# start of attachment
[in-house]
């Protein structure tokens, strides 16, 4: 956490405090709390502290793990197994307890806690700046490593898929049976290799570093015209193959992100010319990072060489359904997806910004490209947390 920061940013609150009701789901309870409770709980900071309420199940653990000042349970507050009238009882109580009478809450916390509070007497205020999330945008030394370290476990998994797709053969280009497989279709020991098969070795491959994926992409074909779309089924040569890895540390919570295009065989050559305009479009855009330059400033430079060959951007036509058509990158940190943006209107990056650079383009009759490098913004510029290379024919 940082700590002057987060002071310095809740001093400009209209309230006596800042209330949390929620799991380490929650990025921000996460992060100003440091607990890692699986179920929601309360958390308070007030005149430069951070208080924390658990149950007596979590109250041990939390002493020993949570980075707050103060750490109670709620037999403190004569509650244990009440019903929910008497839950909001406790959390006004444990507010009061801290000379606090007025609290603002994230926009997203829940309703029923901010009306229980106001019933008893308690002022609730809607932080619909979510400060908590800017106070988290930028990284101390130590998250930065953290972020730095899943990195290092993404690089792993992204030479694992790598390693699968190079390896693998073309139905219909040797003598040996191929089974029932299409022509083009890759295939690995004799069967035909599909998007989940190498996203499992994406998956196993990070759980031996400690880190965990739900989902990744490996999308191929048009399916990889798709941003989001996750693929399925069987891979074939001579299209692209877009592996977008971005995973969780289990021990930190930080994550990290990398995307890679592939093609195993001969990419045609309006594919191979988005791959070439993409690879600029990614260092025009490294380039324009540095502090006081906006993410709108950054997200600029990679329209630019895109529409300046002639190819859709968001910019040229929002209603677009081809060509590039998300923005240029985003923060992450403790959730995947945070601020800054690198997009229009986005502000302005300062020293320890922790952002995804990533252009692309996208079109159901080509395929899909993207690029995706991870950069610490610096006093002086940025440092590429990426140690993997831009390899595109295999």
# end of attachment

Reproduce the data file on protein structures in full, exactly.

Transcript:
[in-house]
């Protein structure tokens, strides 16, 4: 956490405090709390502290793990197994307890806690700046490593898929049976290799570093015209193959992100010319990072060489359904997806910004490209947390 920061940013609150009701789901309870409770709980900071309420199940653990000042349970507050009238009882109580009478809450916390509070007497205020999330945008030394370290476990998994797709053969280009497989279709020991098969070795491959994926992409074909779309089924040569890895540390919570295009065989050559305009479009855009330059400033430079060959951007036509058509990158940190943006209107990056650079383009009759490098913004510029290379024919 940082700590002057987060002071310095809740001093400009209209309230006596800042209330949390929620799991380490929650990025921000996460992060100003440091607990890692699986179920929601309360958390308070007030005149430069951070208080924390658990149950007596979590109250041990939390002493020993949570980075707050103060750490109670709620037999403190004569509650244990009440019903929910008497839950909001406790959390006004444990507010009061801290000379606090007025609290603002994230926009997203829940309703029923901010009306229980106001019933008893308690002022609730809607932080619909979510400060908590800017106070988290930028990284101390130590998250930065953290972020730095899943990195290092993404690089792993992204030479694992790598390693699968190079390896693998073309139905219909040797003598040996191929089974029932299409022509083009890759295939690995004799069967035909599909998007989940190498996203499992994406998956196993990070759980031996400690880190965990739900989902990744490996999308191929048009399916990889798709941003989001996750693929399925069987891979074939001579299209692209877009592996977008971005995973969780289990021990930190930080994550990290990398995307890679592939093609195993001969990419045609309006594919191979988005791959070439993409690879600029990614260092025009490294380039324009540095502090006081906006993410709108950054997200600029990679329209630019895109529409300046002639190819859709968001910019040229929002209603677009081809060509590039998300923005240029985003923060992450403790959730995947945070601020800054690198997009229009986005502000302005300062020293320890922790952002995804990533252009692309996208079109159901080509395929899909993207690029995706991870950069610490610096006093002086940025440092590429990426140690993997831009390899595109295999």